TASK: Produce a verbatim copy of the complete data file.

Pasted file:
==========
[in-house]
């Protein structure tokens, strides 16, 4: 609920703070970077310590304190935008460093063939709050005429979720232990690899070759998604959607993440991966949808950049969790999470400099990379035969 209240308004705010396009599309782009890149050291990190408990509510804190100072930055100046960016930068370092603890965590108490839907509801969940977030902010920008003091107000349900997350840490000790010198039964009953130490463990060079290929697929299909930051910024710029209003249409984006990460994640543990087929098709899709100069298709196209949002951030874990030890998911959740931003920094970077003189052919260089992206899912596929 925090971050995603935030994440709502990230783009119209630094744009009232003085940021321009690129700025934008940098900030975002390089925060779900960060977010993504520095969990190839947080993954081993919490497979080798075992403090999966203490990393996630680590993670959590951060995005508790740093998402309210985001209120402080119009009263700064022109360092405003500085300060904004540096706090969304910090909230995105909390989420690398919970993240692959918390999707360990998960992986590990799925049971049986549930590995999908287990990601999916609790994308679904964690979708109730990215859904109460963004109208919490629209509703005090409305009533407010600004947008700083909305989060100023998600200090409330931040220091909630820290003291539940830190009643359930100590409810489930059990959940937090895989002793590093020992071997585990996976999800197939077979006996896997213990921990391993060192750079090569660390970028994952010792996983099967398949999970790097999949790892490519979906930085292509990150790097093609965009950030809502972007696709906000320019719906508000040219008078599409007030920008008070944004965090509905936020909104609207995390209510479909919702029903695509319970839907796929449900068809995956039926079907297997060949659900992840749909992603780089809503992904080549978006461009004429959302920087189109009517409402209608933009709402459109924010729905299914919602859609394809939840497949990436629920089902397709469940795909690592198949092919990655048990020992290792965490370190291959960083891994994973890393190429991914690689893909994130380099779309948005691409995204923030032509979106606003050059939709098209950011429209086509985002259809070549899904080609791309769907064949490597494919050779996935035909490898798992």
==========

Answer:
[in-house]
């Protein structure tokens, strides 16, 4: 609920703070970077310590304190935008460093063939709050005429979720232990690899070759998604959607993440991966949808950049969790999470400099990379035969 209240308004705010396009599309782009890149050291990190408990509510804190100072930055100046960016930068370092603890965590108490839907509801969940977030902010920008003091107000349900997350840490000790010198039964009953130490463990060079290929697929299909930051910024710029209003249409984006990460994640543990087929098709899709100069298709196209949002951030874990030890998911959740931003920094970077003189052919260089992206899912596929 925090971050995603935030994440709502990230783009119209630094744009009232003085940021321009690129700025934008940098900030975002390089925060779900960060977010993504520095969990190839947080993954081993919490497979080798075992403090999966203490990393996630680590993670959590951060995005508790740093998402309210985001209120402080119009009263700064022109360092405003500085300060904004540096706090969304910090909230995105909390989420690398919970993240692959918390999707360990998960992986590990799925049971049986549930590995999908287990990601999916609790994308679904964690979708109730990215859904109460963004109208919490629209509703005090409305009533407010600004947008700083909305989060100023998600200090409330931040220091909630820290003291539940830190009643359930100590409810489930059990959940937090895989002793590093020992071997585990996976999800197939077979006996896997213990921990391993060192750079090569660390970028994952010792996983099967398949999970790097999949790892490519979906930085292509990150790097093609965009950030809502972007696709906000320019719906508000040219008078599409007030920008008070944004965090509905936020909104609207995390209510479909919702029903695509319970839907796929449900068809995956039926079907297997060949659900992840749909992603780089809503992904080549978006461009004429959302920087189109009517409402209608933009709402459109924010729905299914919602859609394809939840497949990436629920089902397709469940795909690592198949092919990655048990020992290792965490370190291959960083891994994973890393190429991914690689893909994130380099779309948005691409995204923030032509979106606003050059939709098209950011429209086509985002259809070549899904080609791309769907064949490597494919050779996935035909490898798992």